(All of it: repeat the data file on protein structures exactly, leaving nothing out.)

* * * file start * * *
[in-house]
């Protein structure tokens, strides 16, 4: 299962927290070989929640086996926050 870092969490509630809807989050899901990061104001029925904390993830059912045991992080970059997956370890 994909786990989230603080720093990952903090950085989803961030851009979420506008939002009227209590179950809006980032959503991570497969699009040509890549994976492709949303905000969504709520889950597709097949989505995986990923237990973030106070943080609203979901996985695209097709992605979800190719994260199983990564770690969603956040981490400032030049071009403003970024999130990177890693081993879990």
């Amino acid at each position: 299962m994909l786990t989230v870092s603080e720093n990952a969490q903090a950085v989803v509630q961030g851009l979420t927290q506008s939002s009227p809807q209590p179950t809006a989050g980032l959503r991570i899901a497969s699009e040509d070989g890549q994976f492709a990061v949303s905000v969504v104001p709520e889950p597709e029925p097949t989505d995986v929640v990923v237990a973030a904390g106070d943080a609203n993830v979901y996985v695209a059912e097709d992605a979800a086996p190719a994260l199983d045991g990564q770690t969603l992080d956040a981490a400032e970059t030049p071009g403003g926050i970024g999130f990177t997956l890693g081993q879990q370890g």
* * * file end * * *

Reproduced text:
[in-house]
């Protein structure tokens, strides 16, 4: 299962927290070989929640086996926050 870092969490509630809807989050899901990061104001029925904390993830059912045991992080970059997956370890 994909786990989230603080720093990952903090950085989803961030851009979420506008939002009227209590179950809006980032959503991570497969699009040509890549994976492709949303905000969504709520889950597709097949989505995986990923237990973030106070943080609203979901996985695209097709992605979800190719994260199983990564770690969603956040981490400032030049071009403003970024999130990177890693081993879990």
């Amino acid at each position: 299962m994909l786990t989230v870092s603080e720093n990952a969490q903090a950085v989803v509630q961030g851009l979420t927290q506008s939002s009227p809807q209590p179950t809006a989050g980032l959503r991570i899901a497969s699009e040509d070989g890549q994976f492709a990061v949303s905000v969504v104001p709520e889950p597709e029925p097949t989505d995986v929640v990923v237990a973030a904390g106070d943080a609203n993830v979901y996985v695209a059912e097709d992605a979800a086996p190719a994260l199983d045991g990564q770690t969603l992080d956040a981490a400032e970059t030049p071009g403003g926050i970024g999130f990177t997956l890693g081993q879990q370890g």